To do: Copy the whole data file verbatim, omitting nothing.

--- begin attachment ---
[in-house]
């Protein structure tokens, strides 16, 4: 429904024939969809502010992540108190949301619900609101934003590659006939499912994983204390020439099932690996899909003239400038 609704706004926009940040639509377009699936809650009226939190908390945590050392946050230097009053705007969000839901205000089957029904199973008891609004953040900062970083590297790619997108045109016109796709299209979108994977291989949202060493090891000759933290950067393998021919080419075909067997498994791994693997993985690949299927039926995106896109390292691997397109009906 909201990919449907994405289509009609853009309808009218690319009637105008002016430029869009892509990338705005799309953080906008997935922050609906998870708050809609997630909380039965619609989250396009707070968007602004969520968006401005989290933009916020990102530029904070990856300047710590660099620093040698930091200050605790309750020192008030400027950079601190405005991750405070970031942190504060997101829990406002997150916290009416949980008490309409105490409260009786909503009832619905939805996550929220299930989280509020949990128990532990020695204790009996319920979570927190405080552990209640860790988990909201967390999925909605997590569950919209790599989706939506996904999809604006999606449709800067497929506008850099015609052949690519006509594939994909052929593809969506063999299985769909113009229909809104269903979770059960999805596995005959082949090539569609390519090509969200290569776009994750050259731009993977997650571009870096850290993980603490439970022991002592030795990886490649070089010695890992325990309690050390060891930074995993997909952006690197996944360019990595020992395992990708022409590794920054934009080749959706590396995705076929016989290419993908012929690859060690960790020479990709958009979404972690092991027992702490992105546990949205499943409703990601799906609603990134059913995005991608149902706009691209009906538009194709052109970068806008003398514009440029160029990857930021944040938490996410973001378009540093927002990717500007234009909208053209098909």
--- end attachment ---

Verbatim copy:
[in-house]
């Protein structure tokens, strides 16, 4: 429904024939969809502010992540108190949301619900609101934003590659006939499912994983204390020439099932690996899909003239400038 609704706004926009940040639509377009699936809650009226939190908390945590050392946050230097009053705007969000839901205000089957029904199973008891609004953040900062970083590297790619997108045109016109796709299209979108994977291989949202060493090891000759933290950067393998021919080419075909067997498994791994693997993985690949299927039926995106896109390292691997397109009906 909201990919449907994405289509009609853009309808009218690319009637105008002016430029869009892509990338705005799309953080906008997935922050609906998870708050809609997630909380039965619609989250396009707070968007602004969520968006401005989290933009916020990102530029904070990856300047710590660099620093040698930091200050605790309750020192008030400027950079601190405005991750405070970031942190504060997101829990406002997150916290009416949980008490309409105490409260009786909503009832619905939805996550929220299930989280509020949990128990532990020695204790009996319920979570927190405080552990209640860790988990909201967390999925909605997590569950919209790599989706939506996904999809604006999606449709800067497929506008850099015609052949690519006509594939994909052929593809969506063999299985769909113009229909809104269903979770059960999805596995005959082949090539569609390519090509969200290569776009994750050259731009993977997650571009870096850290993980603490439970022991002592030795990886490649070089010695890992325990309690050390060891930074995993997909952006690197996944360019990595020992395992990708022409590794920054934009080749959706590396995705076929016989290419993908012929690859060690960790020479990709958009979404972690092991027992702490992105546990949205499943409703990601799906609603990134059913995005991608149902706009691209009906538009194709052109970068806008003398514009440029160029990857930021944040938490996410973001378009540093927002990717500007234009909208053209098909």